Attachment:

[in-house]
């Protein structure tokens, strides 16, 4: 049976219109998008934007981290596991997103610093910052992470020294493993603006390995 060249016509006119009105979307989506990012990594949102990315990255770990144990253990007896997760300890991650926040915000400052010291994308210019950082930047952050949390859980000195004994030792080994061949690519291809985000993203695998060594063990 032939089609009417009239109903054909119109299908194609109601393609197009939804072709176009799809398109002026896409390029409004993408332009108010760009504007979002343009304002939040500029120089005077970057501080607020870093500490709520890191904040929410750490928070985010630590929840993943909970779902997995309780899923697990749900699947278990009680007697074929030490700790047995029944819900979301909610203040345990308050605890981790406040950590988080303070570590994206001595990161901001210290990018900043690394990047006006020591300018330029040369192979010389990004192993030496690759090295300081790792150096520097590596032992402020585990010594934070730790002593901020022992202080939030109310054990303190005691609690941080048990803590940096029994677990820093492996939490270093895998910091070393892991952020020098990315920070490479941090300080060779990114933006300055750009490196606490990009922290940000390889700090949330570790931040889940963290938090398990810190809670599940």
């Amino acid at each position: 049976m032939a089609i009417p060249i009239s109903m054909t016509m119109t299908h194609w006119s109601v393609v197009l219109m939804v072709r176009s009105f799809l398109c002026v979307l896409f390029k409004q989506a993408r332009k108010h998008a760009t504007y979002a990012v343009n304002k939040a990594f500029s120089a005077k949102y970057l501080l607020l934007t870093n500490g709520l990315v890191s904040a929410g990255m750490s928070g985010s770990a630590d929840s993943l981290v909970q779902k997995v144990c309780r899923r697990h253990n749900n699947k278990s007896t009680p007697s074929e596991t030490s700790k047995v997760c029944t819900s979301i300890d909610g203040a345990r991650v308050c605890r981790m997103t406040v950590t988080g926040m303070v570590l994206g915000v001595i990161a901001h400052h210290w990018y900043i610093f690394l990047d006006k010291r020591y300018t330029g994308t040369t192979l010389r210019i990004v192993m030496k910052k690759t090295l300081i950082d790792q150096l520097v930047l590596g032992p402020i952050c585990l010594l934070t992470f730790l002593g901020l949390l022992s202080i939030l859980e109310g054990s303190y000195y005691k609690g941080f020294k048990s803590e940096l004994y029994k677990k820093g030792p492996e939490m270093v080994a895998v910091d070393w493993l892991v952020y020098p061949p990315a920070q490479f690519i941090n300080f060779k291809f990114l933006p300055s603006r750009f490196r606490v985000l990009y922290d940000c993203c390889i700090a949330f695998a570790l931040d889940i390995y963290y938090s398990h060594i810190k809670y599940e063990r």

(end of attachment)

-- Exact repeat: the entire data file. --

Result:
[in-house]
């Protein structure tokens, strides 16, 4: 049976219109998008934007981290596991997103610093910052992470020294493993603006390995 060249016509006119009105979307989506990012990594949102990315990255770990144990253990007896997760300890991650926040915000400052010291994308210019950082930047952050949390859980000195004994030792080994061949690519291809985000993203695998060594063990 032939089609009417009239109903054909119109299908194609109601393609197009939804072709176009799809398109002026896409390029409004993408332009108010760009504007979002343009304002939040500029120089005077970057501080607020870093500490709520890191904040929410750490928070985010630590929840993943909970779902997995309780899923697990749900699947278990009680007697074929030490700790047995029944819900979301909610203040345990308050605890981790406040950590988080303070570590994206001595990161901001210290990018900043690394990047006006020591300018330029040369192979010389990004192993030496690759090295300081790792150096520097590596032992402020585990010594934070730790002593901020022992202080939030109310054990303190005691609690941080048990803590940096029994677990820093492996939490270093895998910091070393892991952020020098990315920070490479941090300080060779990114933006300055750009490196606490990009922290940000390889700090949330570790931040889940963290938090398990810190809670599940």
């Amino acid at each position: 049976m032939a089609i009417p060249i009239s109903m054909t016509m119109t299908h194609w006119s109601v393609v197009l219109m939804v072709r176009s009105f799809l398109c002026v979307l896409f390029k409004q989506a993408r332009k108010h998008a760009t504007y979002a990012v343009n304002k939040a990594f500029s120089a005077k949102y970057l501080l607020l934007t870093n500490g709520l990315v890191s904040a929410g990255m750490s928070g985010s770990a630590d929840s993943l981290v909970q779902k997995v144990c309780r899923r697990h253990n749900n699947k278990s007896t009680p007697s074929e596991t030490s700790k047995v997760c029944t819900s979301i300890d909610g203040a345990r991650v308050c605890r981790m997103t406040v950590t988080g926040m303070v570590l994206g915000v001595i990161a901001h400052h210290w990018y900043i610093f690394l990047d006006k010291r020591y300018t330029g994308t040369t192979l010389r210019i990004v192993m030496k910052k690759t090295l300081i950082d790792q150096l520097v930047l590596g032992p402020i952050c585990l010594l934070t992470f730790l002593g901020l949390l022992s202080i939030l859980e109310g054990s303190y000195y005691k609690g941080f020294k048990s803590e940096l004994y029994k677990k820093g030792p492996e939490m270093v080994a895998v910091d070393w493993l892991v952020y020098p061949p990315a920070q490479f690519i941090n300080f060779k291809f990114l933006p300055s603006r750009f490196r606490v985000l990009y922290d940000c993203c390889i700090a949330f695998a570790l931040d889940i390995y963290y938090s398990h060594i810190k809670y599940e063990r």